Background: Concern has been expressed that preventive measures in older people might increase frailty by increasing survival without improving health. We investigated the impact of exercise on the probabilities of health improvement, deterioration and death in community-dwelling older people.
Methods and principal findings: In the Canadian Study of Health and Aging, health status was measured by a frailty index based on the number of health deficits. Exercise was classified as either high or low/no exercise, using a validated, self-administered questionnaire. Health status and survival were re-assessed at 5 years. Of 6297 eligible participants, 5555 had complete data. Across all grades of frailty, death rates for both men and women aged over 75 who exercised were similar to their peers aged 65 to 75 who did not exercise. In addition, while all those who exercised had a greater chance of improving their health status, the greatest benefits were in those who were more frail (e.g. improvement or stability was observed in 34% of high exercisers versus 26% of low/no exercisers for those with 2 deficits compared with 40% of high exercisers versus 22% of low/no exercisers for those with 9 deficits at baseline).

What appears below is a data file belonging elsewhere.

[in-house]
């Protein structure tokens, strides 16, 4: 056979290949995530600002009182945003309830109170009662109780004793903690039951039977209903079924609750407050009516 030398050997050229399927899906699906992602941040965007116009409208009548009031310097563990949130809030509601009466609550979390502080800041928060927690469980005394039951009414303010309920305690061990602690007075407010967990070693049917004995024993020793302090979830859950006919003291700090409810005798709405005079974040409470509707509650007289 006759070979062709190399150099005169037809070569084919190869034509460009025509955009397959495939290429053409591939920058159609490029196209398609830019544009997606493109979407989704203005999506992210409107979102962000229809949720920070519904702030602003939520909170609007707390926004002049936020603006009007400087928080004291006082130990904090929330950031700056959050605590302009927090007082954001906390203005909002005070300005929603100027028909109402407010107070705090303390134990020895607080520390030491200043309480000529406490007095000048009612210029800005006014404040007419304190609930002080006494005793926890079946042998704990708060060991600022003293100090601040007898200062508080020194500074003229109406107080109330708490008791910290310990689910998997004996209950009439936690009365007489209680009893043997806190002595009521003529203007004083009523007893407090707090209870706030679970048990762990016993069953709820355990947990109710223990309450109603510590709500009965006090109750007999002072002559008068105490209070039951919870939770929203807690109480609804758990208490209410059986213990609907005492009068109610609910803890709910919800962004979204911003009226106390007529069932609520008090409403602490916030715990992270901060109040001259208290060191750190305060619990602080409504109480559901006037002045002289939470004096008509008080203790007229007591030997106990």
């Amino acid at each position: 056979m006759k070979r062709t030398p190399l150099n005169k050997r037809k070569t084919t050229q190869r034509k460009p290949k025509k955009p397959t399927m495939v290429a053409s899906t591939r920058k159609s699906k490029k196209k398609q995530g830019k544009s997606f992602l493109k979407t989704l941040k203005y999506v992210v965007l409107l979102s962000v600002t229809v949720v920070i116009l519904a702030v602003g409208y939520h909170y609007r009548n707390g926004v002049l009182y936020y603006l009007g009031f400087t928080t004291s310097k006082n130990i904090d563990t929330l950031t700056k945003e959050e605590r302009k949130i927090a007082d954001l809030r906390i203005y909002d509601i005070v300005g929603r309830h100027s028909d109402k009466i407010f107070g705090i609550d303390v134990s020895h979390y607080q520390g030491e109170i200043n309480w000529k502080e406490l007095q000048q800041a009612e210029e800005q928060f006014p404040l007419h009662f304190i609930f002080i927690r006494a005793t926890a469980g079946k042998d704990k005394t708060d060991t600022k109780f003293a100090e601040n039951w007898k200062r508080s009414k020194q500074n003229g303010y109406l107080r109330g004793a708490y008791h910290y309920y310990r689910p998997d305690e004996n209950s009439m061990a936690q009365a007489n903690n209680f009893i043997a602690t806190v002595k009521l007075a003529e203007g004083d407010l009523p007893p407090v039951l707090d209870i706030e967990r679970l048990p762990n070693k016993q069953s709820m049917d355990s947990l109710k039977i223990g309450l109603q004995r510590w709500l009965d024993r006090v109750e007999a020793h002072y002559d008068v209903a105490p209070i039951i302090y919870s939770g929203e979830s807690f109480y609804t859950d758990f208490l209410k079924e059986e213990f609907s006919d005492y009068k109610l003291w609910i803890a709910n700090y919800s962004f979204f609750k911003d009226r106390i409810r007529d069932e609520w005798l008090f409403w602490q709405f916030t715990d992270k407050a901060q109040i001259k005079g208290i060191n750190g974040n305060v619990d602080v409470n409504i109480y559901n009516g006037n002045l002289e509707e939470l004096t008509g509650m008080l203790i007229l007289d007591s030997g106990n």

Conclusions: In community-dwelling older people, exercise attenuated the impact of age on mortality across all grades of frailty. Exercise conferred its greatest benefits to improvements in health status in those who were more frail at baseline. The net effect of exercise should therefore be to improve health status at the population level.